Machiko Kanetake (Amsterdam): The UN Zero Tolerance Policy's Whereabouts: On the Discordance between Politics and Law on the Internal-External Divide. From Catapult, a special issue on First World Problems. From NYRB, Elizabeth Drew on how, despite their considerable efforts, the Republicans were not able to buy or steal the election after all; and Mark Danner on how, and what, Obama won. Micah Zenko on Dempsey's Paradox: The world is getting less violent — so why do we feel so threatened? Jeffrey Winters argues that oligarchy is timeless, but varying in its forms; for him, the political power of billionaires in democracies represents a transformation towards “civil oligarchy”. Barry Schwartz on what it means to be rational: Don't rely on economic analysis to learn about human rationality; if we want to build just and prosperous societies, we must look elsewhere for guidance. What brand is your therapist? Lori Gottlieb on psychotherapy’s struggle to sell itself. Urging economists to step away from the blackboard: A 101-year-old Nobel winner, Ronald Coase wants to launch a journal for economic thought, not just data. A UN Twitter typo has global dimensions.

A new issue of The Philosophers’ Magazine is out. The inaugural issue of the Nordic Wittgenstein Review is out, including Alex Davies (King’s College): How to Use (Ordinary) Language Offensively; Thomas McNally and Sinead McNally (TCD): Chomsky and Wittgenstein on Linguistic Competence; and Todor Polimenov interviews Gottfried Gabriel on the relationship between analytic and continental philosophy. Torfinn Thomesen Huvenes reviews Experimental Philosophy: An Introduction by Joshua Alexander. From 3:AM, Chris Weigel is a groovy philosophical firebrand who burns her armchair alongside xphi’s pyromaniac Josh Knobe; Herman Cappelen is one groovaciously pugnacious philosophical dude; Roy Sorensen is the madhatter at the philosophical tea-party, the grooviest jive of them all; and Richard Moran digs Sartre as essential, unfairly bad-mouthed and like John Lennon. Rupert Read on his book A Wittgensteinian Way with Paradoxes. Whoa, dude, we’re not inside a computer right now: Johannes Niederhauser interviews Massimo Pigliucci, author of Answers for Aristotle. Rick Pimentel on reasons to love philosophy.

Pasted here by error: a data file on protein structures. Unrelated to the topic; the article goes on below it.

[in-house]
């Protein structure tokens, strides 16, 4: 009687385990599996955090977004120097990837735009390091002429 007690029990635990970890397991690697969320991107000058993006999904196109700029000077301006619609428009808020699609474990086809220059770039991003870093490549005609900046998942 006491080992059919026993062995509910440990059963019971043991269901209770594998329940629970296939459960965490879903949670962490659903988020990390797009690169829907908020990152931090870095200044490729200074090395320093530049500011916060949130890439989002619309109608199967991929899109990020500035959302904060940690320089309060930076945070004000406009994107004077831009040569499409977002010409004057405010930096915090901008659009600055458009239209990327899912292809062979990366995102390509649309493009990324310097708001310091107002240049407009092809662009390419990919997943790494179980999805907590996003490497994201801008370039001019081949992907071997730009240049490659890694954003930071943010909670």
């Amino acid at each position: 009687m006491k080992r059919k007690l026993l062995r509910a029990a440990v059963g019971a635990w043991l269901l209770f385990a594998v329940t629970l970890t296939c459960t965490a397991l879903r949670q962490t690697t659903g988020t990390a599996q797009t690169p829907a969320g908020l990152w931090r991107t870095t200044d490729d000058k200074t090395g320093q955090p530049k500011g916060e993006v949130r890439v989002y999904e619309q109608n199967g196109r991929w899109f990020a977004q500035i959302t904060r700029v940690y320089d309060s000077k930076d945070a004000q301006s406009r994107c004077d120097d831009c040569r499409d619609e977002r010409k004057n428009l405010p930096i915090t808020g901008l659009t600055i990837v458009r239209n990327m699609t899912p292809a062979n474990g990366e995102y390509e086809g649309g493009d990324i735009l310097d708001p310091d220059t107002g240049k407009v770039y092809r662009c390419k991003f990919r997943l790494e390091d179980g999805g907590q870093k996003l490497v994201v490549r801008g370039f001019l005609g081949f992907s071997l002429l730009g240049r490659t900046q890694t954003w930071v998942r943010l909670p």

Shiv Visvanathan (JGU): Interrogating the Nation. Nikola Purkovic (Westminster): What Role Do Nationalisms Play in the (In) Stability of Russia and China? An interview with Ali Ansari, author of The Politics of Nationalism in Modern Iran. Anatol Lieven on chauvinism and idealism in American nationalism. Artem Kaznatcheev on remembering the dangers of nationalism. From Infoshop News, welcome back to the 30s: An article on the rebirth of radical nationalism. Daniel Snowman reviews Histories of Nations: How their Identities Were Forged, ed. Peter Furtado. A review of The Origins of Nationalism: An Alternative History from Ancient Rome to Early Modern Germany by Caspar Hirschi. Andrew F. Smith reviews Collective Identity, Oppression, and the Right to Self-Ascription by Andrew J. Pierce. A review of Multiculturalism: A Critical Introduction by Michael Murphy. An interview with Jens-Martin Eriksen and Frederik Stjernfelt, authors of The Democratic Contradictions of Multiculturalism (and more). A question of identity: The nation-state is shrinking to just a flag, some sports teams and a pile of debts. The Animaniacs song "Nations of the World" names 160 places in less than 2 minutes — can you name them all in 10?